The city of Brookhaven has eliminated the $100,000 alcohol license fee it was charging certain nightlife venues as part of a controversial alcohol ordinance. The council’s decision comes after a federal judge recently ruled a civil rights lawsuit challenging the ordinance could move forward.

Without discussion of eliminating the $100,000 fee during its Aug. 28 regular meeting, the City Council voted to revise the alcohol ordinance. The $100,000 alcohol fee was for “entertainment venues” — venues with a DJ, stage or dance floor.

The only public discussion before the vote was about some amendments to the ordinance, such as the decision to eliminate the five-member Alcohol Board and replace it with a single “hearing officer” to be appointed by the mayor and approved by the council. The revised ordinance was not included online as part of the agenda.

The council did hold a 20-minute closed door executive session during the meeting and before the vote after some confusion about the sell of alcohol at sexually oriented businesses. As part of the revised alcohol ordinance, the council agreed to postpone prohibiting sexually oriented businesses from selling alcohol until Jan. 1, 2021.

The council’s decision to eliminate the exorbitant fee — that nightlife venues previously only paid about $5,000 annually for — follows a federal judge ruling against the city in a lawsuit by Josephine, XS Restaurant & Lounge and Medusa Restaurant & Lounge. The judge issued a preliminary injunction in favor of the nightclubs and the case is still pending in federal court.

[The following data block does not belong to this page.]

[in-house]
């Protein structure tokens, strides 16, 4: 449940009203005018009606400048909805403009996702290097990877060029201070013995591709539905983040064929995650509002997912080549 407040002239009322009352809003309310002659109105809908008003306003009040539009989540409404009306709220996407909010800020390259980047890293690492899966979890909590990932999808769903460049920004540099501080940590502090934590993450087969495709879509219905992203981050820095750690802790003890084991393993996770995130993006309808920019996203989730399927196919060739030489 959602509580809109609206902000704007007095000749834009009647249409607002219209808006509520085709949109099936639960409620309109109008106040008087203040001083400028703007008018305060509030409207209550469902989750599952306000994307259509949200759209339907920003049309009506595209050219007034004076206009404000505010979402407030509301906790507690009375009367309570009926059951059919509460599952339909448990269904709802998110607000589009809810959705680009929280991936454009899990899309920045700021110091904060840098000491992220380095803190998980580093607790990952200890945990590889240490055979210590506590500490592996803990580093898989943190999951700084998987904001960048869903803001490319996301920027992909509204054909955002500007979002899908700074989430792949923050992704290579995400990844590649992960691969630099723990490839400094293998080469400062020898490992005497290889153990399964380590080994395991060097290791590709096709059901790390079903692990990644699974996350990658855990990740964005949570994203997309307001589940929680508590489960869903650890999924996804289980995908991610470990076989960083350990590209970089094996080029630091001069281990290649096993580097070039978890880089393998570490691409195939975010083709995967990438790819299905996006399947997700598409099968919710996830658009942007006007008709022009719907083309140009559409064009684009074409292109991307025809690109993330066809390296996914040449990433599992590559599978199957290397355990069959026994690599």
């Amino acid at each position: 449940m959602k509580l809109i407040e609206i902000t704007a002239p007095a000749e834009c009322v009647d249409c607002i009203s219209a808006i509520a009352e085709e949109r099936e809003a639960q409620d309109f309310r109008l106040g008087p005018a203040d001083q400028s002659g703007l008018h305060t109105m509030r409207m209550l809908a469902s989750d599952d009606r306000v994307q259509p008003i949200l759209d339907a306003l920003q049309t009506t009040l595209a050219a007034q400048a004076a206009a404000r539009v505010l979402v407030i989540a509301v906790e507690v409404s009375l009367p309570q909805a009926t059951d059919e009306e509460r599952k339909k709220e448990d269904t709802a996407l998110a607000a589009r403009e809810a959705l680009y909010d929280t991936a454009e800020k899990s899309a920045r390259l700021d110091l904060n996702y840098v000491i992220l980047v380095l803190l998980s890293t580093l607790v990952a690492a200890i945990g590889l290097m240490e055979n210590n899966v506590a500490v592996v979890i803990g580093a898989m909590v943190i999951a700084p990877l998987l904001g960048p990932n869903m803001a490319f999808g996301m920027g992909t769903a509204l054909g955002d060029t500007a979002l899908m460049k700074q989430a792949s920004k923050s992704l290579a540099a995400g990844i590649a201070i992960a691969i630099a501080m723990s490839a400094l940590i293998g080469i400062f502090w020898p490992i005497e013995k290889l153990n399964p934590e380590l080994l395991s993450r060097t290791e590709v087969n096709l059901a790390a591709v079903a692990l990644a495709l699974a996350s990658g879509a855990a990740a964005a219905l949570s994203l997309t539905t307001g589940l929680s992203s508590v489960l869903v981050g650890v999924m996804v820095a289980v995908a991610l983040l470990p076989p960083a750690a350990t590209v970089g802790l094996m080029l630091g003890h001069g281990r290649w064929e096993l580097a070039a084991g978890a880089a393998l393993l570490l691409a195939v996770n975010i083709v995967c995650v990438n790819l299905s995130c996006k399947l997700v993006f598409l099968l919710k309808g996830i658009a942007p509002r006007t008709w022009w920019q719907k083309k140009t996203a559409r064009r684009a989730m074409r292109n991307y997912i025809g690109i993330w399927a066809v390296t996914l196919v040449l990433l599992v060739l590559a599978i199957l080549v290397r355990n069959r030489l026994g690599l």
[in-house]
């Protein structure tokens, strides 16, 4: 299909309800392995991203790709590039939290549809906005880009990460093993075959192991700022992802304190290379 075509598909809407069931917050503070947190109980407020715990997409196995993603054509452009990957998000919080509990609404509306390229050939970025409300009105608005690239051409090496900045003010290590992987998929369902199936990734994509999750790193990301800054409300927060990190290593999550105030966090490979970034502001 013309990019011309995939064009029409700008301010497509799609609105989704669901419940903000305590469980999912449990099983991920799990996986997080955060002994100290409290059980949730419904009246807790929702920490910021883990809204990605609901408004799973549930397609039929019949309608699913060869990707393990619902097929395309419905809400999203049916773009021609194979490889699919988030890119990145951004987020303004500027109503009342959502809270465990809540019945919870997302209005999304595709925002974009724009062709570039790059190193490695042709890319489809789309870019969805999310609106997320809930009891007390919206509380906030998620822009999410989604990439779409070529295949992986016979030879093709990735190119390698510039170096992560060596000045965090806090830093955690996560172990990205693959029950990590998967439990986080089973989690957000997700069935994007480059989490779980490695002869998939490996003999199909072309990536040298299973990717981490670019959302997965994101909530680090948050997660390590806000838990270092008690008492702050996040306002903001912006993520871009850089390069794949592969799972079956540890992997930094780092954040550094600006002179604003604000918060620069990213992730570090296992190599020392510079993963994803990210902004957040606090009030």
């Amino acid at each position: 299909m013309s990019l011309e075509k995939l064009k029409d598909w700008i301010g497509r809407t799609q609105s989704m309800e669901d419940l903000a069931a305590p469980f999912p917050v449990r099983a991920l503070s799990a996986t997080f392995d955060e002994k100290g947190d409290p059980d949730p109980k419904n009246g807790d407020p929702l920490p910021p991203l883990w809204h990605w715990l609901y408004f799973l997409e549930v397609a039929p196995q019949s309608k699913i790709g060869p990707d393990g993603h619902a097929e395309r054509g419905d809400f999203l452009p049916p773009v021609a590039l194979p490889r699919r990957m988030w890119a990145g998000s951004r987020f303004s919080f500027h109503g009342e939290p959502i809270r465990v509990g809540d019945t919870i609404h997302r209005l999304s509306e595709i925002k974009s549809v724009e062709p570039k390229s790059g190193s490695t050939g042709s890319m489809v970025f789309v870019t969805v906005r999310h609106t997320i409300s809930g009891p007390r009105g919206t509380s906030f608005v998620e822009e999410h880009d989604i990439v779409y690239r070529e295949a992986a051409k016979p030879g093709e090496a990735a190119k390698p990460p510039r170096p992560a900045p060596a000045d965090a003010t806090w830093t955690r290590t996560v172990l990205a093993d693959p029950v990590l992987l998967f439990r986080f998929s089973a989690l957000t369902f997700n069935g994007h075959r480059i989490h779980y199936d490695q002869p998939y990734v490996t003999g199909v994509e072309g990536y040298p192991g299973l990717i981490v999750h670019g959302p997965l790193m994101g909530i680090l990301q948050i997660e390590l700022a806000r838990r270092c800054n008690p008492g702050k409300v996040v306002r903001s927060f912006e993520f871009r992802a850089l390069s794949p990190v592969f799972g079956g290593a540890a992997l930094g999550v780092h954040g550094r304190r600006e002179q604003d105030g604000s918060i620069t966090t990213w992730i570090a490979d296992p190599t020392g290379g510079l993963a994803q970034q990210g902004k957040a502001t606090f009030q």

In part, the three venues claim the city is discriminating against the black-owned clubs by rolling back last call from 3 a.m. to 2 a.m.. Their argument in part states the new ordinance violates the U.S. Constitution’s equal protection clause because it allowed the white-owned Pink Pony to stay open until 4 a.m. seven days a week.

Due to an agreement between the city and Pink Pony in 2014, the club was able to stay open until 4 a.m. seven days a week while also employing a disc jockey and having a stage. As part of the agreement with the city, the Pink Pony pays the city $225,000 a year to cover public safety expenses. The agreement also states the Pink Pony must shut down in 2020.

After the ruling, though, the city started enforcing the 2 a.m. last call at the Pink Pony. The Pink Pony has urged the city to revert back to its former alcohol code and 3 a.m. closing time until the federal lawsuit is decided.

As part of eliminating the “entertainment venue” definition in the alcohol ordinance, the council replaced it with “late-night establishment.”

Late-night establishments are defined as “an establishment holding a consumption-on-the-premises license that is open after 1 a.m. on any day (except Sunday which is 11:59 p.m.), but does not include a hotel or a motel with a restaurant holding a consumption-on-the-premises license.”

When the city instituted its “entertainment venue” ordinance and the $100,000 new alcohol license fee, it slapped eight minority-owned clubs with suspensions unless they got rid of the DJ, dance floor or stage.

Several businesses agreed to do so and signed agreements with the city stating the would do so at an April Alcohol Board meeting. The city did not immediately respond to a request for comment on what will happen to the agreements.

Arif Lounge, a popular hookah lounge, did not sign the agreement and successfully appealed their suspension to the Alcohol Board.

City officials said the $100,000 fee was necessary to cover police costs due to rising crime rates specifically along Buford Highway where most of the targeted venues are located.

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